Individual offices are usually recommended to be a minimum of 120 square feet and pastor’s offices a minimum of 150 square feet (with a recommended size of 300 square feet). Cubicles in open workspace areas range from approximately 48 to 105 square feet, although they may be as small as 4’x4″ (16 square feet).

Round tables in the fellowship hall will reduce seating capacity by 20% or more. In calculating space needs, plan on 12 square feet per person for square tables and 15 for round.

Overall, a building with dedicated spaces for sanctuary, fellowship, education, administration and multiuse space may require from 35-55 square feet of space per person, depending on programs, ministries and other factors.

A building with multi-purpose rooms (some rooms used for multiple purposes) may require as little as 23 square feet per person.

Plan on nearly twice the amount of restroom capacity for women than for men.

Hallways should be no less than 6 feet wide. Seriously consider wider halls if you run multiple services in order to facilitate “shift change”. This is especially important around the Sunday school rooms, and area that always seems congested.

Handicap ramps have a slope of no more than 1 inch of drop for every linear foot unless handrails are provided.

Budget approximately 10% of the building cost for new furnishings.

Generally speaking, first floor space on grade is cheaper than basement or 2nd floor space. If you have the room, it is generally better to spread out horizontally instead of vertically in order to minimize cost.

One way to estimate the cost of furniture is to take the floor plan of your new facilities and do a room-by-room inventory of what you would need to buy for that room. The easiest way to do this is in a spreadsheet with columns for room, item description, quantity, item cost and total cost (formula of quantity times item cost). Open a church supplies catalog and assign reasonable prices for each item and let the spreadsheet total the results.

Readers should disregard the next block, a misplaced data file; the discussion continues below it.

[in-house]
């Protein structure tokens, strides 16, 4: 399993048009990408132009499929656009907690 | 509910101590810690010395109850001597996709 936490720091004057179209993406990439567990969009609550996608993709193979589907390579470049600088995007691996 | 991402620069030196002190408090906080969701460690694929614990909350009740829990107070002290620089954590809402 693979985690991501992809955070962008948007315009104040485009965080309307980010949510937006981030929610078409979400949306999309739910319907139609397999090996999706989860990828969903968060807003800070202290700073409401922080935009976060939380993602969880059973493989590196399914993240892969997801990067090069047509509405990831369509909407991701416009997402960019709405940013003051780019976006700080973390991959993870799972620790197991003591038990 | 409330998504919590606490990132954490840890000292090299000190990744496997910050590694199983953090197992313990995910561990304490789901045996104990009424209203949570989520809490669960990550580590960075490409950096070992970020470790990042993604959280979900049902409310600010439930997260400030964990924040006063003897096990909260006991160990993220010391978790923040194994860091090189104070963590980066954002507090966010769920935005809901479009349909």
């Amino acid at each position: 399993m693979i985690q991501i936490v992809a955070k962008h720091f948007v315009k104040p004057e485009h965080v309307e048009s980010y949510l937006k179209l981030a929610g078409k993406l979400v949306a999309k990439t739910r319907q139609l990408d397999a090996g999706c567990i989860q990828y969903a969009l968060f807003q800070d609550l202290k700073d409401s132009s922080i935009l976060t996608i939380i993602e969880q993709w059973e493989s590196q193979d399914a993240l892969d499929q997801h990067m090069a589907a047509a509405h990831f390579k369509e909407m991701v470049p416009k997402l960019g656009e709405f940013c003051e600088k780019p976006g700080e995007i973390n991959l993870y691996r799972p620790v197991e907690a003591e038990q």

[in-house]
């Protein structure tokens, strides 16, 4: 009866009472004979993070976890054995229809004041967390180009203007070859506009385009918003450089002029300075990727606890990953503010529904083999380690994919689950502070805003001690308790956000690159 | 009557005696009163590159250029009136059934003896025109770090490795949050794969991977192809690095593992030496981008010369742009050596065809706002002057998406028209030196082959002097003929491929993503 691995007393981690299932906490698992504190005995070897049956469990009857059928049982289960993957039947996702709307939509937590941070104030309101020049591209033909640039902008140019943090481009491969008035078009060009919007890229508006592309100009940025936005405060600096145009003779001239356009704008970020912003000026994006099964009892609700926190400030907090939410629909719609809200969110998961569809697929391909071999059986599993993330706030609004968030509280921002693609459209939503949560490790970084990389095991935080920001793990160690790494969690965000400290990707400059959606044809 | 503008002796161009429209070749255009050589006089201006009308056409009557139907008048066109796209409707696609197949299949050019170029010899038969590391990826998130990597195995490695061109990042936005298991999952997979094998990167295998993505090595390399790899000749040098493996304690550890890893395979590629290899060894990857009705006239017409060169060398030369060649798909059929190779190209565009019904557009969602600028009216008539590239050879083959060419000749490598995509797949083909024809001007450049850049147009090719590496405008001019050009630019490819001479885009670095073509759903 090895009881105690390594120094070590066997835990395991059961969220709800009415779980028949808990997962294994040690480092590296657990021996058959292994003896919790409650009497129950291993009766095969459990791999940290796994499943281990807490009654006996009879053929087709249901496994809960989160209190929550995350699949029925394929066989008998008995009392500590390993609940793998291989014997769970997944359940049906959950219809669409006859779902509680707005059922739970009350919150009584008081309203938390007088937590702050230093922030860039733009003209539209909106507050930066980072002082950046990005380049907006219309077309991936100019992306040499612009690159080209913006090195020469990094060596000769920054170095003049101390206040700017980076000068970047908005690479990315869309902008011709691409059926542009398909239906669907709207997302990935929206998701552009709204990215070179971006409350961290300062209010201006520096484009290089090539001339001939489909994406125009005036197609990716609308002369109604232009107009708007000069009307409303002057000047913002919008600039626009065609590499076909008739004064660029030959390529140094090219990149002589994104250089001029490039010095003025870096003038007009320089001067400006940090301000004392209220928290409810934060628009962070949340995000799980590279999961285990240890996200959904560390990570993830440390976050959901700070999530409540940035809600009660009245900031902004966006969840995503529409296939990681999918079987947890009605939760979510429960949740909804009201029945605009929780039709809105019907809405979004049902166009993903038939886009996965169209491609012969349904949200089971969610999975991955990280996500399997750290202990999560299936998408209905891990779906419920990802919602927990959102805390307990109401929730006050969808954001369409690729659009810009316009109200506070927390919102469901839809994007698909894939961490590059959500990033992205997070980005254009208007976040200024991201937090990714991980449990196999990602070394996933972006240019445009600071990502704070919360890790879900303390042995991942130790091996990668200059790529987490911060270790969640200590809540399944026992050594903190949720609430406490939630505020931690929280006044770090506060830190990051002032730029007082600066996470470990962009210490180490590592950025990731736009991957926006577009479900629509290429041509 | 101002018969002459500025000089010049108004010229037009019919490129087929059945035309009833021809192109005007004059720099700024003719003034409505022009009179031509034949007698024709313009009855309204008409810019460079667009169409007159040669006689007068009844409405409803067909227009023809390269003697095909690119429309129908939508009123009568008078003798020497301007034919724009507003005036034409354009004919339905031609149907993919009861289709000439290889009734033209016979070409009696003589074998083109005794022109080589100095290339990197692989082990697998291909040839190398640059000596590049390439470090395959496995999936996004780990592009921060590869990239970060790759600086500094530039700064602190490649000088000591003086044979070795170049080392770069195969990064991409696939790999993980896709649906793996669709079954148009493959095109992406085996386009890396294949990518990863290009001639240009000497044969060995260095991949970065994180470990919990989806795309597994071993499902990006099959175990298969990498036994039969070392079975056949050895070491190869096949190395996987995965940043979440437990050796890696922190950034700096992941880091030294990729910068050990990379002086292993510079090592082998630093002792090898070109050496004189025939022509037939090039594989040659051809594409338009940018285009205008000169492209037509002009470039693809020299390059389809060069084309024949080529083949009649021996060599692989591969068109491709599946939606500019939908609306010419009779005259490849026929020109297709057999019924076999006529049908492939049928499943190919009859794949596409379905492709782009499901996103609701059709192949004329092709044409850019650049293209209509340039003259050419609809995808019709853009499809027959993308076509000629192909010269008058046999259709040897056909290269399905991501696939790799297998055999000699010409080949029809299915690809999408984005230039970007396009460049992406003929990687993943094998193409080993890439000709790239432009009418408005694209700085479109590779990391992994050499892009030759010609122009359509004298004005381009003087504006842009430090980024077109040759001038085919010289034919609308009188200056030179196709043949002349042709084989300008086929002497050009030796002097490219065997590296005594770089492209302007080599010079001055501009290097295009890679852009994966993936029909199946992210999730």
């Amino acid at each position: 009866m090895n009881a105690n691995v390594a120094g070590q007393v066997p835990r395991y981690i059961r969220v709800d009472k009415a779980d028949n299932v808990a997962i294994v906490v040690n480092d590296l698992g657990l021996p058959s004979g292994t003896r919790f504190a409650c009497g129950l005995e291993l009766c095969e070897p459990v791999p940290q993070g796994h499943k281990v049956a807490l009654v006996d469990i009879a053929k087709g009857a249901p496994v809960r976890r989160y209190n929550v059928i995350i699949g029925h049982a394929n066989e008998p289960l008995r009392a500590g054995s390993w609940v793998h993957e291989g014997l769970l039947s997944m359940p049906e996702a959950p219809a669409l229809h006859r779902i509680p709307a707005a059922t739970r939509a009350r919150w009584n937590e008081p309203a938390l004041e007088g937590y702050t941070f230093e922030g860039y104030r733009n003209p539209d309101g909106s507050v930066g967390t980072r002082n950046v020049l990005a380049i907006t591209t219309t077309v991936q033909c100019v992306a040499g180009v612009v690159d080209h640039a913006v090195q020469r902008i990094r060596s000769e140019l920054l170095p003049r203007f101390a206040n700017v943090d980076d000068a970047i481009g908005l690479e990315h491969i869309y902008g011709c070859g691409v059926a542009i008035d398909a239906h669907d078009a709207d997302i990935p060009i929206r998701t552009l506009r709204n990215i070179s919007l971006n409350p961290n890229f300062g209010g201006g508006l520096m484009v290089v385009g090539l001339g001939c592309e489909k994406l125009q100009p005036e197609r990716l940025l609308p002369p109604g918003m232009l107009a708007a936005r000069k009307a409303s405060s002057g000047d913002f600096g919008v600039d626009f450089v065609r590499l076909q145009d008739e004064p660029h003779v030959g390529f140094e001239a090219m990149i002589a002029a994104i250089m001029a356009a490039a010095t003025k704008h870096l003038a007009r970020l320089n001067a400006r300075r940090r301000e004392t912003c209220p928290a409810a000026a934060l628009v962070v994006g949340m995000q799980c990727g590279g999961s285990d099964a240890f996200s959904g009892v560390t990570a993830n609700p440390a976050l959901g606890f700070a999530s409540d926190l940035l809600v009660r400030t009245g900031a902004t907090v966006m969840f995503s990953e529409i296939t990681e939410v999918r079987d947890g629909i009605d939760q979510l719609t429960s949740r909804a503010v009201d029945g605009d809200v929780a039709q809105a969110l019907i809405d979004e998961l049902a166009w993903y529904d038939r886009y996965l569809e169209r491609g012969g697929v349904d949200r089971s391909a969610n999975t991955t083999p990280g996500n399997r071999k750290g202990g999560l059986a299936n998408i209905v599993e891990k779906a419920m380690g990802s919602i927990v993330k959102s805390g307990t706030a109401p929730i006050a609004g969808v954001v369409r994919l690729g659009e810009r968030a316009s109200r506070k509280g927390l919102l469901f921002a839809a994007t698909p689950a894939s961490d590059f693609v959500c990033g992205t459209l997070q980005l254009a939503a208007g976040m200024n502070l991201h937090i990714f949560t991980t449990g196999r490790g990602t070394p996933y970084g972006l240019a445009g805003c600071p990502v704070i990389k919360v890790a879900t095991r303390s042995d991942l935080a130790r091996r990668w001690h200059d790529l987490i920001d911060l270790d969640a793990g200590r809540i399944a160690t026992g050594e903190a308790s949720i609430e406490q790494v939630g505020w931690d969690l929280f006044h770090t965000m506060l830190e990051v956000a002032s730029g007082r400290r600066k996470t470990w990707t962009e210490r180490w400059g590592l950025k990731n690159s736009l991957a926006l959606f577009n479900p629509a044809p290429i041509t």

None of the above points should to be construed as advice as to what to build, but only as points of reference to be used in your planning and budgeting process.

With this information, you are now equipped with some general ideas on church construction. As they say, a little knowledge can be dangerous, however, it is less dangerous than a lack of knowledge.

It is generally in the church’s best interest to find an outside consultant, either within the denomination or an independent church building consultant to help mold these general concepts into a definitive plan for your church’s building program. Outside counsel is almost always a wise move as the gap between knowing and not knowing about a matter is much smaller than the gulf between knowing something and doing it right.

Mistakes are easy to make. For more information on how to address critical church building issues, read “Before You Build: Practical Tips & Experienced Advice to Prepare Your Church for a Building Program” available for immediate free download.